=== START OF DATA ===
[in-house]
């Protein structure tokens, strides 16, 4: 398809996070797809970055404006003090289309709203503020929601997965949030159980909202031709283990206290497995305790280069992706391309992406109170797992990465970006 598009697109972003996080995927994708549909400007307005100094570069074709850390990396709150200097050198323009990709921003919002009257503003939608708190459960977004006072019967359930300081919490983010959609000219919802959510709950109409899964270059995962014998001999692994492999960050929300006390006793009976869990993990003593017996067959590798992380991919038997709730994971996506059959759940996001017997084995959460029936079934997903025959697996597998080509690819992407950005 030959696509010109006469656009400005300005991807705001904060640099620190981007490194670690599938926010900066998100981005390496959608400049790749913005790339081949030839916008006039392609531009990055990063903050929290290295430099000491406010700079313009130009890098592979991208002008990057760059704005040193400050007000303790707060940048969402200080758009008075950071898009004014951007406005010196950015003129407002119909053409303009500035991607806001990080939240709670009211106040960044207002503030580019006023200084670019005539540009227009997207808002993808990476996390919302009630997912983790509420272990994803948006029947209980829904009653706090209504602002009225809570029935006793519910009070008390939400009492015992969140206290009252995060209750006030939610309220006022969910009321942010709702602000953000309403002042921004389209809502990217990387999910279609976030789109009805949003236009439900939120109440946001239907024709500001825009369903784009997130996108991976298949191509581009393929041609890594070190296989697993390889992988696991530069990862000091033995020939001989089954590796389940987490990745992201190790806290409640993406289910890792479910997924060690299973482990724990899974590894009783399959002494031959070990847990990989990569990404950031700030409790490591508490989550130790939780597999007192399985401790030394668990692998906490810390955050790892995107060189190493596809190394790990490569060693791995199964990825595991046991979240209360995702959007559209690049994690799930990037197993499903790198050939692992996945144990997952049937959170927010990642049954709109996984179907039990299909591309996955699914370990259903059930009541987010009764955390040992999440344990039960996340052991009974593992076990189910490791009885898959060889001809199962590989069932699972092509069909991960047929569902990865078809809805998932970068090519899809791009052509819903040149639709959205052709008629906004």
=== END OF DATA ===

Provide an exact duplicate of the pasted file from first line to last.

[in-house]
């Protein structure tokens, strides 16, 4: 398809996070797809970055404006003090289309709203503020929601997965949030159980909202031709283990206290497995305790280069992706391309992406109170797992990465970006 598009697109972003996080995927994708549909400007307005100094570069074709850390990396709150200097050198323009990709921003919002009257503003939608708190459960977004006072019967359930300081919490983010959609000219919802959510709950109409899964270059995962014998001999692994492999960050929300006390006793009976869990993990003593017996067959590798992380991919038997709730994971996506059959759940996001017997084995959460029936079934997903025959697996597998080509690819992407950005 030959696509010109006469656009400005300005991807705001904060640099620190981007490194670690599938926010900066998100981005390496959608400049790749913005790339081949030839916008006039392609531009990055990063903050929290290295430099000491406010700079313009130009890098592979991208002008990057760059704005040193400050007000303790707060940048969402200080758009008075950071898009004014951007406005010196950015003129407002119909053409303009500035991607806001990080939240709670009211106040960044207002503030580019006023200084670019005539540009227009997207808002993808990476996390919302009630997912983790509420272990994803948006029947209980829904009653706090209504602002009225809570029935006793519910009070008390939400009492015992969140206290009252995060209750006030939610309220006022969910009321942010709702602000953000309403002042921004389209809502990217990387999910279609976030789109009805949003236009439900939120109440946001239907024709500001825009369903784009997130996108991976298949191509581009393929041609890594070190296989697993390889992988696991530069990862000091033995020939001989089954590796389940987490990745992201190790806290409640993406289910890792479910997924060690299973482990724990899974590894009783399959002494031959070990847990990989990569990404950031700030409790490591508490989550130790939780597999007192399985401790030394668990692998906490810390955050790892995107060189190493596809190394790990490569060693791995199964990825595991046991979240209360995702959007559209690049994690799930990037197993499903790198050939692992996945144990997952049937959170927010990642049954709109996984179907039990299909591309996955699914370990259903059930009541987010009764955390040992999440344990039960996340052991009974593992076990189910490791009885898959060889001809199962590989069932699972092509069909991960047929569902990865078809809805998932970068090519899809791009052509819903040149639709959205052709008629906004």